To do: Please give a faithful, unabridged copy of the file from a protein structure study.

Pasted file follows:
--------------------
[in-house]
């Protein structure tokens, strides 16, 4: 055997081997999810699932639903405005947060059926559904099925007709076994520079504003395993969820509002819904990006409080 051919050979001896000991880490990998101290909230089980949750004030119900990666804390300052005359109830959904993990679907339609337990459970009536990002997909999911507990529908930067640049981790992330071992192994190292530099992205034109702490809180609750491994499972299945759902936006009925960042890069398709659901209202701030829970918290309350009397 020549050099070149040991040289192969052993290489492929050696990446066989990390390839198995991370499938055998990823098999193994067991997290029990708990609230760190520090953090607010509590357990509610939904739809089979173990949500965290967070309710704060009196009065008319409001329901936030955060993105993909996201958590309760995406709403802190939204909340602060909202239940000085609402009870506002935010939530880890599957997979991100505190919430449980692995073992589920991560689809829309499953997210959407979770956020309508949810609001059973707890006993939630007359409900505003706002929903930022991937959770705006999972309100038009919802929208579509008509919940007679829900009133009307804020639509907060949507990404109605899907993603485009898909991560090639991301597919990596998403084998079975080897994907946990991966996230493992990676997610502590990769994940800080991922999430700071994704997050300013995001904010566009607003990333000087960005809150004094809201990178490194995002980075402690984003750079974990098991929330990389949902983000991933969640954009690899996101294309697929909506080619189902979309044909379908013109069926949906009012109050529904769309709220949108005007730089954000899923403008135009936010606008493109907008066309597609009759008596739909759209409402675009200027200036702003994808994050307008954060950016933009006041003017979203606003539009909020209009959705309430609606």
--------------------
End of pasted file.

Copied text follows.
[in-house]
């Protein structure tokens, strides 16, 4: 055997081997999810699932639903405005947060059926559904099925007709076994520079504003395993969820509002819904990006409080 051919050979001896000991880490990998101290909230089980949750004030119900990666804390300052005359109830959904993990679907339609337990459970009536990002997909999911507990529908930067640049981790992330071992192994190292530099992205034109702490809180609750491994499972299945759902936006009925960042890069398709659901209202701030829970918290309350009397 020549050099070149040991040289192969052993290489492929050696990446066989990390390839198995991370499938055998990823098999193994067991997290029990708990609230760190520090953090607010509590357990509610939904739809089979173990949500965290967070309710704060009196009065008319409001329901936030955060993105993909996201958590309760995406709403802190939204909340602060909202239940000085609402009870506002935010939530880890599957997979991100505190919430449980692995073992589920991560689809829309499953997210959407979770956020309508949810609001059973707890006993939630007359409900505003706002929903930022991937959770705006999972309100038009919802929208579509008509919940007679829900009133009307804020639509907060949507990404109605899907993603485009898909991560090639991301597919990596998403084998079975080897994907946990991966996230493992990676997610502590990769994940800080991922999430700071994704997050300013995001904010566009607003990333000087960005809150004094809201990178490194995002980075402690984003750079974990098991929330990389949902983000991933969640954009690899996101294309697929909506080619189902979309044909379908013109069926949906009012109050529904769309709220949108005007730089954000899923403008135009936010606008493109907008066309597609009759008596739909759209409402675009200027200036702003994808994050307008954060950016933009006041003017979203606003539009909020209009959705309430609606």